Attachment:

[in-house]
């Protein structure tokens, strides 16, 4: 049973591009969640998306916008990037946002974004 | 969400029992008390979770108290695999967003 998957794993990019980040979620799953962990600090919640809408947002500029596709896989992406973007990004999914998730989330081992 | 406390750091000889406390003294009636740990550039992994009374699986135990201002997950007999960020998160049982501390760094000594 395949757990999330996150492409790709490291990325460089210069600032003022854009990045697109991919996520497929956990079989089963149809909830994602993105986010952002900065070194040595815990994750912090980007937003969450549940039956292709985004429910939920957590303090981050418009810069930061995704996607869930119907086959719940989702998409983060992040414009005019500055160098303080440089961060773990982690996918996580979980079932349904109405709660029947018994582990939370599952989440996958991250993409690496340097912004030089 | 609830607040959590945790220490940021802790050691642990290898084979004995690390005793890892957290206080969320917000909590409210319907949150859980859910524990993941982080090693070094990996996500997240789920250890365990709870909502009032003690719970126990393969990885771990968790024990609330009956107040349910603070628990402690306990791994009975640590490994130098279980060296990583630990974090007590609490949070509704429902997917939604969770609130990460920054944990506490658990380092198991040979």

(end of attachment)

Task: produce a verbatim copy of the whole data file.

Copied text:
[in-house]
């Protein structure tokens, strides 16, 4: 049973591009969640998306916008990037946002974004 | 969400029992008390979770108290695999967003 998957794993990019980040979620799953962990600090919640809408947002500029596709896989992406973007990004999914998730989330081992 | 406390750091000889406390003294009636740990550039992994009374699986135990201002997950007999960020998160049982501390760094000594 395949757990999330996150492409790709490291990325460089210069600032003022854009990045697109991919996520497929956990079989089963149809909830994602993105986010952002900065070194040595815990994750912090980007937003969450549940039956292709985004429910939920957590303090981050418009810069930061995704996607869930119907086959719940989702998409983060992040414009005019500055160098303080440089961060773990982690996918996580979980079932349904109405709660029947018994582990939370599952989440996958991250993409690496340097912004030089 | 609830607040959590945790220490940021802790050691642990290898084979004995690390005793890892957290206080969320917000909590409210319907949150859980859910524990993941982080090693070094990996996500997240789920250890365990709870909502009032003690719970126990393969990885771990968790024990609330009956107040349910603070628990402690306990791994009975640590490994130098279980060296990583630990974090007590609490949070509704429902997917939604969770609130990460920054944990506490658990380092198991040979």